Like Riggs he regularly contemplates suicide (holding a knife over his mouth, pulling a plastic bag over his head, peering over bridges and onto train tracks). Like Rambo he’s covered in scars and sees flashes of war crimes and other traumas, and at one point breaks down crying about the people he’s killed. Like Leon the professional, Creasy the man on fire, The Equalizer, Logan, Statham in SAFE or Seagal in OUT OF REACH he finds some kind of life’s purpose in protecting a little girl.

But he’s not cool. He’s a husky, baggy-pants-and-pullover-hoodie guy, with a belly and greasy unbrushed hair and a bushy, graying beard, and he mumbles and lays around lazily eating jellybeans, and the last thing he does in the movie is loudly slurp up the dregs of a melted milkshake. He looks more Jack Black than John Wick, more Devin Faraci than Chow Yun Fat, more George R.R. Martin than Lee Marvin, more guitar tech for Ratt than elite operative. (read the rest of this shit…)

VERN has been reviewing movies since 1999 and is the author of the books SEAGALOGY: A STUDY OF THE ASS-KICKING FILMS OF STEVEN SEAGAL, YIPPEE KI-YAY MOVIEGOER!: WRITINGS ON BRUCE WILLIS, BADASS CINEMA AND OTHER IMPORTANT TOPICS and NIKETOWN: A NOVEL. His horror-action novel WORM ON A HOOK will arrive later this year.

Proud Mary

Monday, April 16th, 2018

Mary (Taraji P. Henson, SMOKIN’ ACES, THE KARATE KID, Felicity episodes 7 and 14) is some kind of hitwoman for a Boston crime family, though you’d think she was a high class international assassin judging by her well-maintained secret fold-out arsenal and array of flashy blonde disguise wigs. One day after killing a bookie she sees his young son in the next room playing video games with headphones on. She should kill him – not in my opinion, but in her profession’s – instead she leaves him be.

A year later the kid, Danny (Jahi Di’Allo Winston, “Young Ralph Tresvant,” THE NEW EDITION STORY), has been through some foster homes and run away and become a hardened drug runner for an abusive Russian scumbag called Uncle (Xander Berkeley, L.A. TAKEDOWN, CANDYMAN). Without mentioning “Hey, I’m the one that murdered your dad” or even “I am a dangerous criminal,” Mary rescues Danny, brings him to her apartment and goes to tell off Uncle – who she ends up killing. And that’s a big mistake because her boss Benny (Danny Glover, PREDATOR 2) sends the whole crew to find and kill whoever took out Uncle. (read the rest of this shit…)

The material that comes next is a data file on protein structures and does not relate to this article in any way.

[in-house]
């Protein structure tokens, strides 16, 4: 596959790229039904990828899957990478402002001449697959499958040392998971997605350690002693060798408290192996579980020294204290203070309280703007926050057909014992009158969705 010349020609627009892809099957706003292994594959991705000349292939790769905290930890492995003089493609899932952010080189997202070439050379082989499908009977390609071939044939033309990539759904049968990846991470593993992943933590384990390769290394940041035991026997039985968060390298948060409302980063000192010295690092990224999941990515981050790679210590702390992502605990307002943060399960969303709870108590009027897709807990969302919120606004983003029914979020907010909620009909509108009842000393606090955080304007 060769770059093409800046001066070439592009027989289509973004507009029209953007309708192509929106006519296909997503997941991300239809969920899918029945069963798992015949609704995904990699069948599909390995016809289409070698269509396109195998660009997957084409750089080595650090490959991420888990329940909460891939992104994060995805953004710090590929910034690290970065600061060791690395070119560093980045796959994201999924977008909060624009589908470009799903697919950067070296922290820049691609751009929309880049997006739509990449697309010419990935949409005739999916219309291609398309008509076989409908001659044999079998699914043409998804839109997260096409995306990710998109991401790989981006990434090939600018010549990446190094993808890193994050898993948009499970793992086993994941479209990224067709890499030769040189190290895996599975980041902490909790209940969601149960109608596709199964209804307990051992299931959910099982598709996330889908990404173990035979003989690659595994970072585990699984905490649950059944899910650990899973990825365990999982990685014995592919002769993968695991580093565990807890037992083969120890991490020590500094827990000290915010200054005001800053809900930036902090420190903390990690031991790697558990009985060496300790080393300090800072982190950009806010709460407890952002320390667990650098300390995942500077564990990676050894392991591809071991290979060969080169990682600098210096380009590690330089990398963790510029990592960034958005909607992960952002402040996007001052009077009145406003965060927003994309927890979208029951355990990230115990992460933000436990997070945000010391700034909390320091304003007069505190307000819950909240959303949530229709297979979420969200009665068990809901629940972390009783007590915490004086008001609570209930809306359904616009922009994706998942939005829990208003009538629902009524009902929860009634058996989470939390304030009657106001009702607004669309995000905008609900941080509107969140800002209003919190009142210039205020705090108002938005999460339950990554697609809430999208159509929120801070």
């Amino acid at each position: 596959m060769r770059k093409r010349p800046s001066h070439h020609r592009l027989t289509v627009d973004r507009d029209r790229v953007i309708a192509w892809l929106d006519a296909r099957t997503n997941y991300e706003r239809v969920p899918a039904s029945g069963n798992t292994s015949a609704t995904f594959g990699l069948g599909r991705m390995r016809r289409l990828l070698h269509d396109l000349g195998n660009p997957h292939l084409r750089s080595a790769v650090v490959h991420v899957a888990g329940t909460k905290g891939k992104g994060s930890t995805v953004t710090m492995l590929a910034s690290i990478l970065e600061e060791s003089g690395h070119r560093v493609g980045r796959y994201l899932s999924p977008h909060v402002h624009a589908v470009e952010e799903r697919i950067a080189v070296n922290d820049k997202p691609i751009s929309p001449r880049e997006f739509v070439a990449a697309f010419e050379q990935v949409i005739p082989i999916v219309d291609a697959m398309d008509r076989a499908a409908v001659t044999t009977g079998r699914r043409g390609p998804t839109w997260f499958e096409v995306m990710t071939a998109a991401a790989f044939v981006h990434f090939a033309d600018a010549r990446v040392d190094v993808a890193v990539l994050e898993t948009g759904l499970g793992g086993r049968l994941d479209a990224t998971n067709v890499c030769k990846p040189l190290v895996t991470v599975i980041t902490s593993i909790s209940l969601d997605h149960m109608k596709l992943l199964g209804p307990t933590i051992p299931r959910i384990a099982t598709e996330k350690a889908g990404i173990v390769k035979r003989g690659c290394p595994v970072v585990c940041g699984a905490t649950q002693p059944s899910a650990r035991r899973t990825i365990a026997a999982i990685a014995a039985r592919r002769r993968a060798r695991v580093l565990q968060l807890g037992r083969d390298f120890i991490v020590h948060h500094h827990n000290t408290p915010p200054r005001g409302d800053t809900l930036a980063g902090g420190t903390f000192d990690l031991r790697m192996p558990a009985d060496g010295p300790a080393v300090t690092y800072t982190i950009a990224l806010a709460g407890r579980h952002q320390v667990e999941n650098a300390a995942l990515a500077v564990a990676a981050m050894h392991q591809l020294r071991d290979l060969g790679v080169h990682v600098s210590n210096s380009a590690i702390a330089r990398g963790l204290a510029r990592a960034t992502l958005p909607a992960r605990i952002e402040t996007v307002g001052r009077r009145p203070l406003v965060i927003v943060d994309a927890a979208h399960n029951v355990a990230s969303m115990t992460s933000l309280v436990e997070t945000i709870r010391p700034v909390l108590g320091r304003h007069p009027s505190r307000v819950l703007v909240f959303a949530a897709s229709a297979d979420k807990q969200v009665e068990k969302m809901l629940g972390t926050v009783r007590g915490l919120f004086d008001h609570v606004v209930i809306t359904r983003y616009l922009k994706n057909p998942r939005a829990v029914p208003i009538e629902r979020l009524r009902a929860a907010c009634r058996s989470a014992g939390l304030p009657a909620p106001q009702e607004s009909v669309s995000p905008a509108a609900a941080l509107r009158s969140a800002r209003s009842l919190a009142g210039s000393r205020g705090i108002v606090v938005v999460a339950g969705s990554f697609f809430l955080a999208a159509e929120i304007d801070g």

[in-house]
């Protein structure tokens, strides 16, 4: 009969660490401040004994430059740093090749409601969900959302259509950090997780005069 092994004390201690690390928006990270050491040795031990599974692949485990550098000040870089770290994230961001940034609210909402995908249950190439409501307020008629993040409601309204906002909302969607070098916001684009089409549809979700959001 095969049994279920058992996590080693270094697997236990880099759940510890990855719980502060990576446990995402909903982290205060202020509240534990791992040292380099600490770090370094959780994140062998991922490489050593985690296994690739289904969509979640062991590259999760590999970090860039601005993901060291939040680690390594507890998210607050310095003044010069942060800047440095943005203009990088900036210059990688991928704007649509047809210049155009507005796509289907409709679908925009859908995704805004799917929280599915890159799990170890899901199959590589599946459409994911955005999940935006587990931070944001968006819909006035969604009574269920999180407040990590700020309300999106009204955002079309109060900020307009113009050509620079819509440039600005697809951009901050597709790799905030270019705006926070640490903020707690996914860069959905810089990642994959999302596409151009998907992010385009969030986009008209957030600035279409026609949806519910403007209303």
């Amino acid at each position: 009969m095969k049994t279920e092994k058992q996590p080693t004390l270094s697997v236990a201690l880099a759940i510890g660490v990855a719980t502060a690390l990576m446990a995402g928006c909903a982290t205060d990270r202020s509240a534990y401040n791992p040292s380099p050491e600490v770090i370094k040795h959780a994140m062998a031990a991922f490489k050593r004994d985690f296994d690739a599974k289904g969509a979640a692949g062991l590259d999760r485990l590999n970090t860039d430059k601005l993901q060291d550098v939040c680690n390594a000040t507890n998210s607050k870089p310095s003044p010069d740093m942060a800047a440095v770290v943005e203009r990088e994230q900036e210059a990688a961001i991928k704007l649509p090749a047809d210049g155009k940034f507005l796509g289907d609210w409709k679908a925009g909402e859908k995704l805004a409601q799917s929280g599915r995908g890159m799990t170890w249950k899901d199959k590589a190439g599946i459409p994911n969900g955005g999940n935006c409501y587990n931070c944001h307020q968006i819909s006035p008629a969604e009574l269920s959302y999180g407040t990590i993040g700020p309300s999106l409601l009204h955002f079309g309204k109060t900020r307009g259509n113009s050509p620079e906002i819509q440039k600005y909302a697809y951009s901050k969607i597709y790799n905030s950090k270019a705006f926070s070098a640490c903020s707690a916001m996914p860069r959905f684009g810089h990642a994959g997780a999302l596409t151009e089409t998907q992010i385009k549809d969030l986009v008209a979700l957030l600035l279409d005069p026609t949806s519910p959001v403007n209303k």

VERN has been reviewing movies since 1999 and is the author of the books SEAGALOGY: A STUDY OF THE ASS-KICKING FILMS OF STEVEN SEAGAL, YIPPEE KI-YAY MOVIEGOER!: WRITINGS ON BRUCE WILLIS, BADASS CINEMA AND OTHER IMPORTANT TOPICS and NIKETOWN: A NOVEL. His horror-action novel WORM ON A HOOK will arrive later this year.

Urban Jungle

Wednesday, March 28th, 2018

Well my friends, I’ve made another weird VHS discovery. You know how I am. I rent odd little movies I never heard of that seem to have never made it to DVD. And in an attempt to legitimize this activity I now have a name and logo for such reviews. I considered VH-EXCAVATOR, but I decided TAPE RAIDER worked a little better and sounded more like an exciting adventure. Picture me as The Phantom going into that museum and stealing back the artifacts for his buddies, but instead of an artifact it’s a movie and I’m making sure you know about it. Whether you like it or not.